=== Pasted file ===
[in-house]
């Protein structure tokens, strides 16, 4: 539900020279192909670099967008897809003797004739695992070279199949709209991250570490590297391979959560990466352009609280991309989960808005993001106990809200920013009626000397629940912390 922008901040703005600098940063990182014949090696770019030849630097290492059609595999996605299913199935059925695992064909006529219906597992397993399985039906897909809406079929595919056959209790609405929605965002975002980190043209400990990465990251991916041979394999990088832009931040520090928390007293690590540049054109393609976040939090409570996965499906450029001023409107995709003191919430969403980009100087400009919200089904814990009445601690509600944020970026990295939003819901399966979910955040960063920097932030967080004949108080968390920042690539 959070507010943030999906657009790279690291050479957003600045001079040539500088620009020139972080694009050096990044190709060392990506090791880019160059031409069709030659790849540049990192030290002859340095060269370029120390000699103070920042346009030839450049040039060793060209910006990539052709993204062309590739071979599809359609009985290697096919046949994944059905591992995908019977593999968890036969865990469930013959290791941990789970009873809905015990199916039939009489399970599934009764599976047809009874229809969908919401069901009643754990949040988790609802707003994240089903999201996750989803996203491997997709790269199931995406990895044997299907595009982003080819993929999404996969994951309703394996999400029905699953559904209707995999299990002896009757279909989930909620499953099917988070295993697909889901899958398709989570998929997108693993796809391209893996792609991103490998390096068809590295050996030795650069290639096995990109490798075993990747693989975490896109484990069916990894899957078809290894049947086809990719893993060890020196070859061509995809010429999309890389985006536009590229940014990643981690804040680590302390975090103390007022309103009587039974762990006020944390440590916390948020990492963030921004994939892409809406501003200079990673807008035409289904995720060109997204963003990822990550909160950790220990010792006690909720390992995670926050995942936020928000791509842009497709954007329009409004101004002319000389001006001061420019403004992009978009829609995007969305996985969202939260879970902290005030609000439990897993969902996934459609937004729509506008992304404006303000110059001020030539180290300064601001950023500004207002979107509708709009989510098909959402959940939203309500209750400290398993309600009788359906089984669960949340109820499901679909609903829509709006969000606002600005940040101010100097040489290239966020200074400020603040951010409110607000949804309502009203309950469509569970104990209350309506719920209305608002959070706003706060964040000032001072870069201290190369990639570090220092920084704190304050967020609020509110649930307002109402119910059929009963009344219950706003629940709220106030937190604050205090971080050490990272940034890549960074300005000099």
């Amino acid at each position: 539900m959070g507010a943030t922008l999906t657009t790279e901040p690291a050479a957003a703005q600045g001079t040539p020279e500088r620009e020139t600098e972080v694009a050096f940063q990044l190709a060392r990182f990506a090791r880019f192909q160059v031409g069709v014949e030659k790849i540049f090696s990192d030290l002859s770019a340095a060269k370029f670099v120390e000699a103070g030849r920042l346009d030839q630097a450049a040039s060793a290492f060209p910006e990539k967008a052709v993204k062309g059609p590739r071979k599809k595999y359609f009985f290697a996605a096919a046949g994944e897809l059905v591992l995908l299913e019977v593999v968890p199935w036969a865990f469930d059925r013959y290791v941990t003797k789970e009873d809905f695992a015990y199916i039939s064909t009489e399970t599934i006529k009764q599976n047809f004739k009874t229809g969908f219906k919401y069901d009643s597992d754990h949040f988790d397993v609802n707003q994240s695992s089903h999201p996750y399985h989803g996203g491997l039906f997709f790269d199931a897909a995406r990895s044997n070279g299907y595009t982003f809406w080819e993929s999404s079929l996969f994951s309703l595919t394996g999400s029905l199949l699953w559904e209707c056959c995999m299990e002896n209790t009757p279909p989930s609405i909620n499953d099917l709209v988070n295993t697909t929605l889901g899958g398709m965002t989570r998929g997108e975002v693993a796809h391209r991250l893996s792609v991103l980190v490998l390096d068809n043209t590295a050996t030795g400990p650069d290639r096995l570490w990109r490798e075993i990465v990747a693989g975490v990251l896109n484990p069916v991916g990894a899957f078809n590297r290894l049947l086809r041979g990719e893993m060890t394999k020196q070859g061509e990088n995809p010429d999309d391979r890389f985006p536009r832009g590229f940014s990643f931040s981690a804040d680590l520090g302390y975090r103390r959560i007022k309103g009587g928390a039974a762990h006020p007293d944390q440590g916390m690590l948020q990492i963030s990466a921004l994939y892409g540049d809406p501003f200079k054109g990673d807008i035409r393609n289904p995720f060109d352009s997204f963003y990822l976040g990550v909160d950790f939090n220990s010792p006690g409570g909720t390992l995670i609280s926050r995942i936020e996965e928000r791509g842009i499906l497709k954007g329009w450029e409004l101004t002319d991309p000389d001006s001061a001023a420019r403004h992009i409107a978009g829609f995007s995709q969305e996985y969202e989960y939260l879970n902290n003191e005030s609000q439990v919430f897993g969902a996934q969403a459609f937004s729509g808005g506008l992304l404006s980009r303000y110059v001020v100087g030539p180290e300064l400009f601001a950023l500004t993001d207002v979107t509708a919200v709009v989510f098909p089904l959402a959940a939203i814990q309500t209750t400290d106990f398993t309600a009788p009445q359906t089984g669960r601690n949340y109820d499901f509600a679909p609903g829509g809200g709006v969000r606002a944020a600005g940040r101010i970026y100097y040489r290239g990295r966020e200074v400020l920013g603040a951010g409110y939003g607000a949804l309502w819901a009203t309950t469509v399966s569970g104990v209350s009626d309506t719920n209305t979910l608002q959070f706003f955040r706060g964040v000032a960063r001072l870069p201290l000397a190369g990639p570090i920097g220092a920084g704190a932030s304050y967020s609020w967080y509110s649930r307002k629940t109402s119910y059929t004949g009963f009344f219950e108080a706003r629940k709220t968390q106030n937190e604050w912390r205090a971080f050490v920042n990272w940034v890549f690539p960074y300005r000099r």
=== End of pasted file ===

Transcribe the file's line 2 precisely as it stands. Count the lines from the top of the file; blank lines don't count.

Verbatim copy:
């Protein structure tokens, strides 16, 4: 539900020279192909670099967008897809003797004739695992070279199949709209991250570490590297391979959560990466352009609280991309989960808005993001106990809200920013009626000397629940912390 922008901040703005600098940063990182014949090696770019030849630097290492059609595999996605299913199935059925695992064909006529219906597992397993399985039906897909809406079929595919056959209790609405929605965002975002980190043209400990990465990251991916041979394999990088832009931040520090928390007293690590540049054109393609976040939090409570996965499906450029001023409107995709003191919430969403980009100087400009919200089904814990009445601690509600944020970026990295939003819901399966979910955040960063920097932030967080004949108080968390920042690539 959070507010943030999906657009790279690291050479957003600045001079040539500088620009020139972080694009050096990044190709060392990506090791880019160059031409069709030659790849540049990192030290002859340095060269370029120390000699103070920042346009030839450049040039060793060209910006990539052709993204062309590739071979599809359609009985290697096919046949994944059905591992995908019977593999968890036969865990469930013959290791941990789970009873809905015990199916039939009489399970599934009764599976047809009874229809969908919401069901009643754990949040988790609802707003994240089903999201996750989803996203491997997709790269199931995406990895044997299907595009982003080819993929999404996969994951309703394996999400029905699953559904209707995999299990002896009757279909989930909620499953099917988070295993697909889901899958398709989570998929997108693993796809391209893996792609991103490998390096068809590295050996030795650069290639096995990109490798075993990747693989975490896109484990069916990894899957078809290894049947086809990719893993060890020196070859061509995809010429999309890389985006536009590229940014990643981690804040680590302390975090103390007022309103009587039974762990006020944390440590916390948020990492963030921004994939892409809406501003200079990673807008035409289904995720060109997204963003990822990550909160950790220990010792006690909720390992995670926050995942936020928000791509842009497709954007329009409004101004002319000389001006001061420019403004992009978009829609995007969305996985969202939260879970902290005030609000439990897993969902996934459609937004729509506008992304404006303000110059001020030539180290300064601001950023500004207002979107509708709009989510098909959402959940939203309500209750400290398993309600009788359906089984669960949340109820499901679909609903829509709006969000606002600005940040101010100097040489290239966020200074400020603040951010409110607000949804309502009203309950469509569970104990209350309506719920209305608002959070706003706060964040000032001072870069201290190369990639570090220092920084704190304050967020609020509110649930307002109402119910059929009963009344219950706003629940709220106030937190604050205090971080050490990272940034890549960074300005000099």